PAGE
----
Grass Class and Fire Restoration

The Sierra Front District BLM botany team is now complete. Stevie, the final member of our team, and my roommate arrived last weekend. The six of us interns are now gearing up for a busy field season. Of course, in this first month we have all been busy completing various trainings. Much time has also been spent on processing herbarium specimens from previous years.

During the beginning of this past week, we all attended a grass identification course at the University of Nevada Reno. As part of the class, we dissected and examined under the microscope 49 different genera of Poaceae, as well as several genera in Juncaceae and Cyperaceae. I have done work with grass in the past but have never had such a comprehensive overview of the family. I’m sure the information I learned in this class will prove to be quite useful going forward.

Field activities over the past couple of weeks have revolved around post-fire restoration. As reported by Olivia and Maggie, we spent a good deal of time scouting for locations to plant Mountain Mahogany seedlings at the TRE fire site. We found a site with a bunch of charred Mahogany remnants and determined that it would be suitable for planting the seedlings. We were all excited for our first camping trip of the season and the trip did not disappoint. Just fewer than 300 seedlings were planted successfully and the crew was treated to some amazing views of the Sierra and Sweetwater ranges.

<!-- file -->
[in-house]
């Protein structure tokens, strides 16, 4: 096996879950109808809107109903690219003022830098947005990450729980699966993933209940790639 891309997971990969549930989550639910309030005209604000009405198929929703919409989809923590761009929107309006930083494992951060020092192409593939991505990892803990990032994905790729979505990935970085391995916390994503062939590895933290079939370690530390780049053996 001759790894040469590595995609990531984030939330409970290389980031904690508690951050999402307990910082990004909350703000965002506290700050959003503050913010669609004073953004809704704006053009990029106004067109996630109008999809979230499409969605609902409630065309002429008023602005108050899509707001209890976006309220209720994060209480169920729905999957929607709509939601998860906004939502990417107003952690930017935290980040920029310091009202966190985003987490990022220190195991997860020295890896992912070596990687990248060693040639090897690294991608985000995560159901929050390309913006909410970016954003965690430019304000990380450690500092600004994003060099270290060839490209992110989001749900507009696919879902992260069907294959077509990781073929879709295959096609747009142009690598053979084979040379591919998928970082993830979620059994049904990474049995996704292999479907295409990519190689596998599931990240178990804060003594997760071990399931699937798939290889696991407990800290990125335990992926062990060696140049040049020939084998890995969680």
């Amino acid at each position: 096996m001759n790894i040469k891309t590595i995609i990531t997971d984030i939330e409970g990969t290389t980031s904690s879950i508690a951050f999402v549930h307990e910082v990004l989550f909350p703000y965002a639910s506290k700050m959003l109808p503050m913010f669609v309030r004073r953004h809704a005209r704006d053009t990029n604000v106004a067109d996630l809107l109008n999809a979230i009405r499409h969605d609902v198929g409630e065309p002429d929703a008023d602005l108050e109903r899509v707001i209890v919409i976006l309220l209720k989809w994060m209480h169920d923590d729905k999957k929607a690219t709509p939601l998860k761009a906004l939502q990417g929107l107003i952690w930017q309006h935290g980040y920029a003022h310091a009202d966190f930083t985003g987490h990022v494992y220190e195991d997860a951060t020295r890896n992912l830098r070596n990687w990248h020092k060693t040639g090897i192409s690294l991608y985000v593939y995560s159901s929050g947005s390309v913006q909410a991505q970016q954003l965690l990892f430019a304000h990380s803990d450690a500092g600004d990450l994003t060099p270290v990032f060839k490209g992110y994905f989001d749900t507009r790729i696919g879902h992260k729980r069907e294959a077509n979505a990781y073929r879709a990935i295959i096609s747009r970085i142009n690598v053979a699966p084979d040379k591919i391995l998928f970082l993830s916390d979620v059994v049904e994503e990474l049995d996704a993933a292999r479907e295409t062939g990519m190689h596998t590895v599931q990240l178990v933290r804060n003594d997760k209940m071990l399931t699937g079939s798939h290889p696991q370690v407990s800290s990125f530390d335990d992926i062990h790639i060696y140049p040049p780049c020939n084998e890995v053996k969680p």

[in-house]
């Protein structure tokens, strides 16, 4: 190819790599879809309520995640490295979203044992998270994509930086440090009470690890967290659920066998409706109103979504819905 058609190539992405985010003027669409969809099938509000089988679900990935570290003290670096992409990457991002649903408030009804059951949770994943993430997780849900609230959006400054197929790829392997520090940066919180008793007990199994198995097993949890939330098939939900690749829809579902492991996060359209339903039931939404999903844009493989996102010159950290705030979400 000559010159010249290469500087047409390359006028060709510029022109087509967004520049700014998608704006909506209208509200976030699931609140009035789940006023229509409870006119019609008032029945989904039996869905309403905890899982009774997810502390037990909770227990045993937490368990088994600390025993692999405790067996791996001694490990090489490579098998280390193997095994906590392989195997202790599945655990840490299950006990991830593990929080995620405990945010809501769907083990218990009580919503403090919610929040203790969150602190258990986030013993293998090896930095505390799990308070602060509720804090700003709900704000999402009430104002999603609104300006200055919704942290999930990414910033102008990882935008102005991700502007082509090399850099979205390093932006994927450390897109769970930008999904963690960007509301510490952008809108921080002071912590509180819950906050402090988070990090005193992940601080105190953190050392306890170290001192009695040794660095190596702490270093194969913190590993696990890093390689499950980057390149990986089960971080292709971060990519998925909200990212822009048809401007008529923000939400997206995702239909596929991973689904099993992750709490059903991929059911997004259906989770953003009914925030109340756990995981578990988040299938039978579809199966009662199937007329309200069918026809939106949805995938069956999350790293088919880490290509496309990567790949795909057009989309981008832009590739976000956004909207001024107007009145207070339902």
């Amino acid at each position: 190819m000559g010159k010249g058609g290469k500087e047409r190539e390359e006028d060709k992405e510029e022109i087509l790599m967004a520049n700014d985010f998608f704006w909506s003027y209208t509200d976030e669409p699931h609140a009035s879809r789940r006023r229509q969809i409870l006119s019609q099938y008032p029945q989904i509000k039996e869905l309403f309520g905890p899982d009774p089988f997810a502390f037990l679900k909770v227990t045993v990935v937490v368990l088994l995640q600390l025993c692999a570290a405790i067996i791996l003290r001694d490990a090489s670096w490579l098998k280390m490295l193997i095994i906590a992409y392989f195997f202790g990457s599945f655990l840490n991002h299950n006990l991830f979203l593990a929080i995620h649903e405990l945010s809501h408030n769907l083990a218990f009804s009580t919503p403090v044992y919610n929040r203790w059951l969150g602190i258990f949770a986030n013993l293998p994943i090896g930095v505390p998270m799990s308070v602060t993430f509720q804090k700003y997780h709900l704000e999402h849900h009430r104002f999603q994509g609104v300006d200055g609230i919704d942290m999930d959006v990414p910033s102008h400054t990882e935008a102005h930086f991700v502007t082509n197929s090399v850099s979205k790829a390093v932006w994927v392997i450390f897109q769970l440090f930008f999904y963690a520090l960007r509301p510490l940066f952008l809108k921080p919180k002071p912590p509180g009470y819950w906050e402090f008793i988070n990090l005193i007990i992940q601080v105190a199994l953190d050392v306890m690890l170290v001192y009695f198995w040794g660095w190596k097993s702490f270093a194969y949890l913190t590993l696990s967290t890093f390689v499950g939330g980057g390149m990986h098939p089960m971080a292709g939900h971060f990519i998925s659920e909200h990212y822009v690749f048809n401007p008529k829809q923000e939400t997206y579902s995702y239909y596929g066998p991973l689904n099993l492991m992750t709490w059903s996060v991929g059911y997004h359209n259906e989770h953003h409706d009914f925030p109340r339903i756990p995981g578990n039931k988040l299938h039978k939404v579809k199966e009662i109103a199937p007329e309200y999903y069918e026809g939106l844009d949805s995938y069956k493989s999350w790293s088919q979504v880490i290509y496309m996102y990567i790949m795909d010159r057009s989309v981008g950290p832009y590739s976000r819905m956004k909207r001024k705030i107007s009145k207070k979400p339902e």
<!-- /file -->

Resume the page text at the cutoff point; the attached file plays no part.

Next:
Today the six of us will depart for Boise for the Integrated Pest Management and Pesticide Application Training and Certification. This certification is valid across all government agencies and will likely be very valuable in future job hunting endeavors.

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